Historians credit Belgian chemist E.J. DeSmedt for laying the first rock asphalt roadway in the U.S. In 1870, he constructed a small experimental strip with European asphalt opposite the City Hall in Newark, New Jersey.

A year later, in 1871, several asphalt-like pavements were laid in Washington, D.C. The pavements were composed of a mix of crushed rock and sand with coal tar pitch and creosote oil. These pavements provided good service for over 15 years. Also in 1871, a small stretch of asphalt pavement was laid in Battery Park, New York City. Then, in 1872, a larger stretch, composed of Val de Travers rock asphalt, was laid at Union Square.

First Trinidad Lake asphalt pavement in the U.S.

The first sheet asphalt pavement composed of Trinidad Lake asphalt laid in the U.S. was on Pennsylvania Avenue in Washington, D.C. in 1876. Val de Travers asphalt was used from the Capitol building to Sixth Street. Trinidad Lake asphalt was used for the remainder of the pavement. Pedestrians and motorists found the rock asphalt to be too slippery, but the Trinidad Lake asphalt section had skid resistance and was considered a success.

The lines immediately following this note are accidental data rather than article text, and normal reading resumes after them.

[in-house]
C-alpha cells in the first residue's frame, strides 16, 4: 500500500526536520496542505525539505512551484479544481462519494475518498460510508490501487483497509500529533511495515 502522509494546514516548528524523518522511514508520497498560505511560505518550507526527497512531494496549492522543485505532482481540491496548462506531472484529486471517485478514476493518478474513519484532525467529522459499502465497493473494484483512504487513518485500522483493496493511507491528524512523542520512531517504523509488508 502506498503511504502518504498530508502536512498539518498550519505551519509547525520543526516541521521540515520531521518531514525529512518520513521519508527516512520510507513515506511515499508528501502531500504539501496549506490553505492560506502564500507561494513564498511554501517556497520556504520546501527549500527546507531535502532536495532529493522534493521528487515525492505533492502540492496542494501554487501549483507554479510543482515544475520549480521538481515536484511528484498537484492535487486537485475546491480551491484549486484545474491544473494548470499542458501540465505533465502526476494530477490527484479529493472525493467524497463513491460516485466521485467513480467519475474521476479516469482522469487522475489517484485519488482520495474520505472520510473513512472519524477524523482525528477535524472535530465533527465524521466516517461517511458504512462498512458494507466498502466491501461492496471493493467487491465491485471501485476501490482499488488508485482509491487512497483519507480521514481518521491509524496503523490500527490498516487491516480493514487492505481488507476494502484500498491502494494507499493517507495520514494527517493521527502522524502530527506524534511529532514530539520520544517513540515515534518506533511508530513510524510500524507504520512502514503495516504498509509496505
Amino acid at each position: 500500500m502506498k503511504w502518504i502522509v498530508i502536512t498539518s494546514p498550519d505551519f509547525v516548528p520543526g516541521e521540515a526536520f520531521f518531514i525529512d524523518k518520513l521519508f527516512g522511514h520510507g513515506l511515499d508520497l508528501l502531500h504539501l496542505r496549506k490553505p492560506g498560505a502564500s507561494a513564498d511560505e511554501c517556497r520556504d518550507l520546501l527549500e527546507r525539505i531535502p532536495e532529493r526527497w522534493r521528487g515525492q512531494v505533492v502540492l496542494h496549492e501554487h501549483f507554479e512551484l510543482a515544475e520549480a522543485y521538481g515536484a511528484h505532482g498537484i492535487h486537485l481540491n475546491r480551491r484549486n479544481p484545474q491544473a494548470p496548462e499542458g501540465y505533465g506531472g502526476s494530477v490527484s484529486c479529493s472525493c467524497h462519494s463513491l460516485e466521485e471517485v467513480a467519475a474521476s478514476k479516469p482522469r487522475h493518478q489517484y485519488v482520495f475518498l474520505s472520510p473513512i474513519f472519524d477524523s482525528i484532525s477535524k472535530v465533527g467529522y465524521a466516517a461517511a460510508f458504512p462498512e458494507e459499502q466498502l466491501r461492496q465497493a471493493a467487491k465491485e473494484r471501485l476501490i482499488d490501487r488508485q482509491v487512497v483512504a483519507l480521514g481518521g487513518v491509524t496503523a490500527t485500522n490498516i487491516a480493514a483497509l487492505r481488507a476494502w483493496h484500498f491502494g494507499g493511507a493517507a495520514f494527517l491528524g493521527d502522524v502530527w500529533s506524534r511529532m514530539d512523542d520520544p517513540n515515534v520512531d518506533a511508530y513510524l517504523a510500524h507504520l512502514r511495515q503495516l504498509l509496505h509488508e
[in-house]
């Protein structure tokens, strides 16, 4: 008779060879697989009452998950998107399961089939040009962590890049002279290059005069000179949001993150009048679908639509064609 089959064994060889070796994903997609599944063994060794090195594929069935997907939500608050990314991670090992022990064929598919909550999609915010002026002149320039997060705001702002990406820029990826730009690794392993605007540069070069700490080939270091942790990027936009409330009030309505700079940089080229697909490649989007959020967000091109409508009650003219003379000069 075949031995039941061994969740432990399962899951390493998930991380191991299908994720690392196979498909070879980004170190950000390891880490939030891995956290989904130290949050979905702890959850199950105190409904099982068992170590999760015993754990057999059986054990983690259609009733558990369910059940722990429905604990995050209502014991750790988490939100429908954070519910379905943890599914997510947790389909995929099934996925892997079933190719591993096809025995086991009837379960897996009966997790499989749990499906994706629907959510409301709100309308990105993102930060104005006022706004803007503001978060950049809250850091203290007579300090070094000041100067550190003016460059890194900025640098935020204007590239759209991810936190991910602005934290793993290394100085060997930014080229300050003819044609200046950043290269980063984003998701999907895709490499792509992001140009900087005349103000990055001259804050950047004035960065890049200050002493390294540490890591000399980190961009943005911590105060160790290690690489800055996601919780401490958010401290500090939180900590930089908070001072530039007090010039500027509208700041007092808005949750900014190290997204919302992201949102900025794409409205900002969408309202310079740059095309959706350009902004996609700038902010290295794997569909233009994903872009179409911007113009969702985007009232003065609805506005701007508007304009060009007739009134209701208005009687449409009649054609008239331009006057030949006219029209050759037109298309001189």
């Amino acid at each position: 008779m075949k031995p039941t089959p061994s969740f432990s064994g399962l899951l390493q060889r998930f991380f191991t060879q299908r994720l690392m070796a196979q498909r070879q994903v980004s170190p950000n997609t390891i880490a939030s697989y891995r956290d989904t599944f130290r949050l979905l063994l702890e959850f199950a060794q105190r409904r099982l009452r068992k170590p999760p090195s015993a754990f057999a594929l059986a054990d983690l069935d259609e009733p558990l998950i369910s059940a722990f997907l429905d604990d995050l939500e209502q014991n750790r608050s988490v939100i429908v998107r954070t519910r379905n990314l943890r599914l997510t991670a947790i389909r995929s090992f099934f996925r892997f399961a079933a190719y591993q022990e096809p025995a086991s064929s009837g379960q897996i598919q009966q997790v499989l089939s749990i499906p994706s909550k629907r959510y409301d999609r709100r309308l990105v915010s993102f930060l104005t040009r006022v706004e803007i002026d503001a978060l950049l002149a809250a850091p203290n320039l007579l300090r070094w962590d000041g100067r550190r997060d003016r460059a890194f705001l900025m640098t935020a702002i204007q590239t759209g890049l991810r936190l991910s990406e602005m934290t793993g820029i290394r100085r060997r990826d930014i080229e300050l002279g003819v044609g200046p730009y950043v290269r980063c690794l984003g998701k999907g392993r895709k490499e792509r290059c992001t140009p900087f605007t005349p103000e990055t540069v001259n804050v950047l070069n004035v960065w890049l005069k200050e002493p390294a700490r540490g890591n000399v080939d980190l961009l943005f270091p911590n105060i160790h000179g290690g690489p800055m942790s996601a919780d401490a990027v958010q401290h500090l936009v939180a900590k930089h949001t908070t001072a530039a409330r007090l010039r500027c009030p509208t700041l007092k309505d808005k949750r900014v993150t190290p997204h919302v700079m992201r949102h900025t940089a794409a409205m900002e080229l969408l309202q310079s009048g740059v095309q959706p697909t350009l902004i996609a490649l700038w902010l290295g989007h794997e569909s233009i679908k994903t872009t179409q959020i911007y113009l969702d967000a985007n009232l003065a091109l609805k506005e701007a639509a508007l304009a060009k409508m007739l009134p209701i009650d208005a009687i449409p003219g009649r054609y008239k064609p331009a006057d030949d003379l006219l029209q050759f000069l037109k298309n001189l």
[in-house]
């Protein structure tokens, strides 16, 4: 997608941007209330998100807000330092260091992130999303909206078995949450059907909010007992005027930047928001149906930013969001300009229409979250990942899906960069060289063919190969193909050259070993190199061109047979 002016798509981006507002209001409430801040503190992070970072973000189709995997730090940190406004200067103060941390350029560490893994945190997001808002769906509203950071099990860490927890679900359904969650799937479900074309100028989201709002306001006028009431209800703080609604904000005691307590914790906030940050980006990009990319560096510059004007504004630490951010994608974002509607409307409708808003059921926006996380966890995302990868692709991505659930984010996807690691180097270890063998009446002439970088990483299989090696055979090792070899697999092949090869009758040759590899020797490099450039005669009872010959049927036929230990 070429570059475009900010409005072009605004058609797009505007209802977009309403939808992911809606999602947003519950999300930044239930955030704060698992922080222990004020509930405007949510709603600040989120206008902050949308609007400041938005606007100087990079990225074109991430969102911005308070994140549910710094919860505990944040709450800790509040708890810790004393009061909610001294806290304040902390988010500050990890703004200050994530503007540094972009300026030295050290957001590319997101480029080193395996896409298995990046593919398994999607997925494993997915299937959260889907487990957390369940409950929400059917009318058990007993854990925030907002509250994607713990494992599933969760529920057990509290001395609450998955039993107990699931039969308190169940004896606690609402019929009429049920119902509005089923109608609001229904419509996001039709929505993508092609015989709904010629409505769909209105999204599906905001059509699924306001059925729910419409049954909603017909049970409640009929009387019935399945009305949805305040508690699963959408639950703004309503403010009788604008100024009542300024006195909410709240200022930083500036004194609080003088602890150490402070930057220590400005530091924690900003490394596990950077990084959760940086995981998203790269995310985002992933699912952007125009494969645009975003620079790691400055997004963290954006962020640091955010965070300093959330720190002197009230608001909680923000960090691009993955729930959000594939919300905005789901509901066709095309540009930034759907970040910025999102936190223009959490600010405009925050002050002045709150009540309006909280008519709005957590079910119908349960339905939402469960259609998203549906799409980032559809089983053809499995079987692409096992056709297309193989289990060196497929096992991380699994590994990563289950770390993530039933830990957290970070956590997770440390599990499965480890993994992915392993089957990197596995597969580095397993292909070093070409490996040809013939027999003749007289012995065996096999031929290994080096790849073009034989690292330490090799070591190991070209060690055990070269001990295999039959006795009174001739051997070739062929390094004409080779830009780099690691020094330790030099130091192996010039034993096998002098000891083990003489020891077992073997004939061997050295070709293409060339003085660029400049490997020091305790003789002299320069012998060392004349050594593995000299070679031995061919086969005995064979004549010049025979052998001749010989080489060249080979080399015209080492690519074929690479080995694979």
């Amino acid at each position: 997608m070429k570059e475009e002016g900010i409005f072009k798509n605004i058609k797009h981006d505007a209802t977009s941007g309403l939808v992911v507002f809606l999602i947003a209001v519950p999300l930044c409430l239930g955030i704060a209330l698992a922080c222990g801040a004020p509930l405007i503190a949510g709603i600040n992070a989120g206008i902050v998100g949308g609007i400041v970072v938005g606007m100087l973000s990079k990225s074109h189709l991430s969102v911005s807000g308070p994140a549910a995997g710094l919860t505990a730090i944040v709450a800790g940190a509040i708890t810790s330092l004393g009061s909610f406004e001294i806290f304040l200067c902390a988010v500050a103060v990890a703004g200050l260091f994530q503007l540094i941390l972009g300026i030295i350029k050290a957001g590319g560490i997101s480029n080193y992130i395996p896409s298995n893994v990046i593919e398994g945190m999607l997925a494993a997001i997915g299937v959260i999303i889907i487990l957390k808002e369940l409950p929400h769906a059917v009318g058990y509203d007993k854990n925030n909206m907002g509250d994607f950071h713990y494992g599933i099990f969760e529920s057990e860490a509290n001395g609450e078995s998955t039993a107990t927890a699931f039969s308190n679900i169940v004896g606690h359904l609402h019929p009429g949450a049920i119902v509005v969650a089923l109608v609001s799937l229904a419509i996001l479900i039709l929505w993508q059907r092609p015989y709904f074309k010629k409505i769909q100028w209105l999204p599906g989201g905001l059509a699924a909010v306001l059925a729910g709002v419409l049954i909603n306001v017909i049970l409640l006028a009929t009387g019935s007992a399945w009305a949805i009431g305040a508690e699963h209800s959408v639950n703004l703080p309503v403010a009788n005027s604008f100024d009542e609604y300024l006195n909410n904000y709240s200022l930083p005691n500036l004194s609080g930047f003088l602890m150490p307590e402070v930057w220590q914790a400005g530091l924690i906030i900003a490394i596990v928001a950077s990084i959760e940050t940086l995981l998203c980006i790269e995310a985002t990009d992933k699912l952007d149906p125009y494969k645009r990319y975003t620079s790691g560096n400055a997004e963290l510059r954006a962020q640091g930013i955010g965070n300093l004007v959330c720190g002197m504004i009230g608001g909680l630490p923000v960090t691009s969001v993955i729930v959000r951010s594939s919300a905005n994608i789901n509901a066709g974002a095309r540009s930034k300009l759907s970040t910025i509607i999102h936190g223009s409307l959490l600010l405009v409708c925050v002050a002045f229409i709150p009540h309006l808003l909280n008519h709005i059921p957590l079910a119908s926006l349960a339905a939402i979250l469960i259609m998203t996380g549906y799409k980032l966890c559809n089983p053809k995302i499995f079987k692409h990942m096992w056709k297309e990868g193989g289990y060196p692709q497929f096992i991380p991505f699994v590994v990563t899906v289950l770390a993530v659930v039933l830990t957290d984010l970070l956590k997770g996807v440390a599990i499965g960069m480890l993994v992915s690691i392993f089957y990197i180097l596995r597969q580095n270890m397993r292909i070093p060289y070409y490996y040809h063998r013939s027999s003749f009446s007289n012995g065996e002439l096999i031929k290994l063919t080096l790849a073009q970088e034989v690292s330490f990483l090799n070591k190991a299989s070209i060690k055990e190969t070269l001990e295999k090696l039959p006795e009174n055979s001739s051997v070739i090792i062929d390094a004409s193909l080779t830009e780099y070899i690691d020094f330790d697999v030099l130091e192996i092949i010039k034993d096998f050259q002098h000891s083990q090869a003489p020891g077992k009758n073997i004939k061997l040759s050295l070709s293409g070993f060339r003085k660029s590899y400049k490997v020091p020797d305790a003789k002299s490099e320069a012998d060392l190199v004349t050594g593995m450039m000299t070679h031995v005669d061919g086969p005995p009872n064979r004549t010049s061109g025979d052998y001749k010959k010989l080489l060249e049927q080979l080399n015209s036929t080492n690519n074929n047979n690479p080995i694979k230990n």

Development of Bermudez asphalt in Venezuela began in 1891 by the New York-Bermudez Company and was subsequently taken over by the Barber Asphalt Paving Company. Bermudez asphalt was first used in Detroit, Michigan, in 1892 and in the year following was used for pavements in Washington, D.C. It gained rapidly in popularity and is still used today as a road binder, as well as for sheet asphalt pavements.

Preserving dirt, sand and gravel roads

Before the 1890s highway builders depended on stone, gravel and sand for road construction. Roads were stabilized by adding water that would support horse-drawn traffic. When automobiles hit the road, mud and dust became severe problems.

By 1904, more than 55,000 automobiles were using the nation’s existing roads, and by 1910 the number of trucks and automobiles had risen to nearly 470,000. The U.S. suddenly faced a serious problem—the preservation of its good untreated dirt and gravel roads. The big question for road engineers was “How do we build a road to withstand the extreme wear of trucks and automobiles?”

Road oils and penetration macadam proved to be the answer. They were the most effective deterrent against dust and destruction. Road engineers began to experiment with mixing asphalt and heavy road oils with various sizes of aggregate.